A typical Sealy is well-muscled, built low to ground, and moves easily with long, determined strides. The weatherproof coat is predominantly white, and a long, broad head is furnished with lavish facial hair. Despite their rep as the bruiser among short-legged terriers, Sealys are cute, funny, affectionate, outgoing, and trainable, if a bit stubborn. Their alertness and a big-dog bark make Sealys excellent watchdogs. Blessed with an adaptable nature, Sealys are amenable to city dwelling or country life.

Breed Clubs and Rescue

Want to connect with other people who love the same breed as much as you do? We have plenty of opportunities to get involved in your local community, thanks to AKC Breed Clubs located in every state, and more than 450 AKC Rescue Network groups across the country.
Sealyham Terrier

Find a Puppy: Sealyham Terrier

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Care

NUTRITION

The Sealyham Terrier should do well on a high-quality dog food, whether commercially manufactured or home-prepared with your veterinarian’s supervision and approval. Any diet should be appropriate to the dog’s age (puppy, adult, or senior). For a Sealy who competes in dog shows, avoid food containing extra dye, as the dye tends to stain beards and may also color the urine, which can leave hair yellowish. Some dogs are prone to getting overweight, so watch your dog’s calorie consumption and weight level. Treats can be an important aid in training, but giving too many can cause obesity. Learn about which human foods are safe for dogs, and which are not. Check with your vet if you have any concerns about your dog’s weight or diet. Clean, fresh water should be available at all times.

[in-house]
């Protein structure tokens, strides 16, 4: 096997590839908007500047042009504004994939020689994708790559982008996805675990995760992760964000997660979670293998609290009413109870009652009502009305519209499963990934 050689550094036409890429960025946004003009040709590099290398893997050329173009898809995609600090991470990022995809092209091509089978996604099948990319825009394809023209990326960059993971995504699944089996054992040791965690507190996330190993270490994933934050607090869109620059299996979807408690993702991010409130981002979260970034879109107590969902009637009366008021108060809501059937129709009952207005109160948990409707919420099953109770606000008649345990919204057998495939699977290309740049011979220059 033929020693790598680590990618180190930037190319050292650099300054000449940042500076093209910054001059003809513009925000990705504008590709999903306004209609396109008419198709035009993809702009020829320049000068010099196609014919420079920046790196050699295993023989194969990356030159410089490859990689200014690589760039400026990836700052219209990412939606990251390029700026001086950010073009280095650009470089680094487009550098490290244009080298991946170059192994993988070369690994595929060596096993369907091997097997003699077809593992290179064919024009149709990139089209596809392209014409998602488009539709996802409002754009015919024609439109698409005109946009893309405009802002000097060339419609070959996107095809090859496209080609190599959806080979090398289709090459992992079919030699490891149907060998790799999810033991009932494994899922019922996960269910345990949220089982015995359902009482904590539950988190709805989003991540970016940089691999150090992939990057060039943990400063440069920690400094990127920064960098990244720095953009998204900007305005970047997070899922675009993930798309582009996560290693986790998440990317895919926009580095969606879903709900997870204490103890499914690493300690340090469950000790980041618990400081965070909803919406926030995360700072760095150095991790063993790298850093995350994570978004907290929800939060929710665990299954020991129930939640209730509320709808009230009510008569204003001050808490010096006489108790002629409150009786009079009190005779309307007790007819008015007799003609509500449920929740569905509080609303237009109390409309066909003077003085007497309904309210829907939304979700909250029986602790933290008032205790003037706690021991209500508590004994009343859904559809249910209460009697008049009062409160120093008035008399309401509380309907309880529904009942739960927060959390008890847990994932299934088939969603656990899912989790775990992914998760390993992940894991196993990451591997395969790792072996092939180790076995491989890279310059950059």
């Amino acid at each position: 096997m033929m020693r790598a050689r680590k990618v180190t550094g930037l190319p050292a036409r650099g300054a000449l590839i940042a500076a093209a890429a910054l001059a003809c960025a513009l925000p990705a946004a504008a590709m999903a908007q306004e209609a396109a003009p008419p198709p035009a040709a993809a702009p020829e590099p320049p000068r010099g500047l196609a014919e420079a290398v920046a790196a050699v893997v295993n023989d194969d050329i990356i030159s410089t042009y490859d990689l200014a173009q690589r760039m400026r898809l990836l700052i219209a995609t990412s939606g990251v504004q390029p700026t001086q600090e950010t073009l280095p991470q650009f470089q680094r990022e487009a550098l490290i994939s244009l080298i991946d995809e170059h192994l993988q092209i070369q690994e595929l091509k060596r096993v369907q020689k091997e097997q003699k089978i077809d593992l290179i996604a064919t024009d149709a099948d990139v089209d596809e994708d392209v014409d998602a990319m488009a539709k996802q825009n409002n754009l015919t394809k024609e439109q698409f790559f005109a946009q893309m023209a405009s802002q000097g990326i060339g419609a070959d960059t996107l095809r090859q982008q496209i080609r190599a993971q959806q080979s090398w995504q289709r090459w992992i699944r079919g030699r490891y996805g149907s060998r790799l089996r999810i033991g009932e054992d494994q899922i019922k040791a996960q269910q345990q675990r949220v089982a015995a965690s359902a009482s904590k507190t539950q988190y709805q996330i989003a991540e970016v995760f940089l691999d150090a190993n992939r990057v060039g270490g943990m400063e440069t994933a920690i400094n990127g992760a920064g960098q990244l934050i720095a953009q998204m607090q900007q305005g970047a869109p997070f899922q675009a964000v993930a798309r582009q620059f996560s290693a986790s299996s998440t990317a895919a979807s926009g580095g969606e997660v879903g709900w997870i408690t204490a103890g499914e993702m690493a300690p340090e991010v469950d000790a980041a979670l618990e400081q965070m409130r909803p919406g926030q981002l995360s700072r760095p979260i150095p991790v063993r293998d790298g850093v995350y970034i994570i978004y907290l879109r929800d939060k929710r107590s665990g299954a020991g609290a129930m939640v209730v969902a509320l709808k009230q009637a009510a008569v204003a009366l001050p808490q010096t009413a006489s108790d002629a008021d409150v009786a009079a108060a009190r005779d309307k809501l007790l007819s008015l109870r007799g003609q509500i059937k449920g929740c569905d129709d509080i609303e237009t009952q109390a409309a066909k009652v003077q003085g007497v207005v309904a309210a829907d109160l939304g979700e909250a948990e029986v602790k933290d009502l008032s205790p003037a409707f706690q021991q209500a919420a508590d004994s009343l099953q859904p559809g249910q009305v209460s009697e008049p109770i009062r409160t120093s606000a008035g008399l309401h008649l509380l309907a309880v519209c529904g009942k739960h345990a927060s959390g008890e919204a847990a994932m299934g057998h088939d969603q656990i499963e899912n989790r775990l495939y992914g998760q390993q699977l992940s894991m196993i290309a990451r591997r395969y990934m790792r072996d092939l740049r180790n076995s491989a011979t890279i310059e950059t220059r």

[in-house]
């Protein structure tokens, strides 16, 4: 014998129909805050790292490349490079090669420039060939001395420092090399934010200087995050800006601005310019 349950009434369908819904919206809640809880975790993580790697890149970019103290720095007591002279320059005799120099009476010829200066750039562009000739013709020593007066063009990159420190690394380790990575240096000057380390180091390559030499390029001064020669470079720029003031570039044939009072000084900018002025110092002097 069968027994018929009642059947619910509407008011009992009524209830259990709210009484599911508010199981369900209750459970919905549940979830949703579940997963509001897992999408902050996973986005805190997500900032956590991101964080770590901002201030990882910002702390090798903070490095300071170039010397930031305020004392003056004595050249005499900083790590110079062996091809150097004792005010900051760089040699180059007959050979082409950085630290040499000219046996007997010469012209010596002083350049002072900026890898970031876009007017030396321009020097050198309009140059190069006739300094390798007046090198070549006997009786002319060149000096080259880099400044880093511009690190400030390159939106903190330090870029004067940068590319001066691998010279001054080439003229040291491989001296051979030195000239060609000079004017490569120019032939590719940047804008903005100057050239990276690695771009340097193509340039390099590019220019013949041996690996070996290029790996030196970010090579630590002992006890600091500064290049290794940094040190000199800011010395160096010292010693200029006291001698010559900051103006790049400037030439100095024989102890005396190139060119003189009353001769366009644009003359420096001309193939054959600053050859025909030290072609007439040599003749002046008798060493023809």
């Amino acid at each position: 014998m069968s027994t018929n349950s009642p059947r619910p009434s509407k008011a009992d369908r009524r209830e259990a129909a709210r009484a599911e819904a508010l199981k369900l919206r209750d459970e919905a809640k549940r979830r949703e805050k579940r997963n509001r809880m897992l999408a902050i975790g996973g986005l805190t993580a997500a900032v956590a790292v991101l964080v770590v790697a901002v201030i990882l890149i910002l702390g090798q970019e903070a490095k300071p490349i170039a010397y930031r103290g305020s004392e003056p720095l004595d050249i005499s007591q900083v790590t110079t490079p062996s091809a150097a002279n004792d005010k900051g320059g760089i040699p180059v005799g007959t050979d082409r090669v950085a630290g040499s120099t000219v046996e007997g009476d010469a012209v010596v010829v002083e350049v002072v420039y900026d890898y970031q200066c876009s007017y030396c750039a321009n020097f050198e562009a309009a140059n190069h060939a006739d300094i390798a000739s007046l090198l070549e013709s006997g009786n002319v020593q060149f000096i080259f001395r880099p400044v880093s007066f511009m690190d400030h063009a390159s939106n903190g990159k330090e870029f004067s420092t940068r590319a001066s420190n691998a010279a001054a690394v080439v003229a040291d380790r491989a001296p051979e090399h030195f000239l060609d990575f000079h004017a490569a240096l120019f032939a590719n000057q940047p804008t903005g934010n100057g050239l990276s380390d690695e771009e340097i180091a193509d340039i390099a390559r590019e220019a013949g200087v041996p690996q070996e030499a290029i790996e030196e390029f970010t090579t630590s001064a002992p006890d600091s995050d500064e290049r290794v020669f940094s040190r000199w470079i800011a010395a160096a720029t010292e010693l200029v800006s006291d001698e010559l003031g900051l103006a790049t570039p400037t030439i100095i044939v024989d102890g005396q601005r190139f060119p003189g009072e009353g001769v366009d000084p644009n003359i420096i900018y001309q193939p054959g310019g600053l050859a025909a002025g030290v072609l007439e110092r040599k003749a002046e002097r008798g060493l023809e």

GROOMING

The breed’s weather-resistant, double “jacket” and profuse leg and body furnishings must be combed and brushed every two or three days, as Sealy coats tend to mat easily. The coat does not shed but must be hand-stripped or clipped on a regular basis. Pet Sealyhams can be kept trimmed short with minimal furnishings, which makes their care easier. Bathing every three to four weeks is a good idea. For Sealyhams in show coat, washing at least the furnishings frequently is a must. The nails should be trimmed regularly, and the eyes and ears  should be checked during grooming sessions.

Grooming Frequency

Occasional Bath/Brush
Specialty/Professional
2-3 Times a Week Brushing

Shedding

Infrequent
Frequent
Seasonal

EXERCISE

Sealys love to run in a safely enclosed area and enjoy plenty of exercise. They can overheat in hot, humid weather, so exercise is best in the early morning and in the evening. Grass stains are common, and it may be necessary to wash furnishings and condition often. Encourage Sealys to exercise so they get moderately tired, but not exhausted, and they will be calmer in the house. Sealys can be very active, and exercise helps them be better house pets.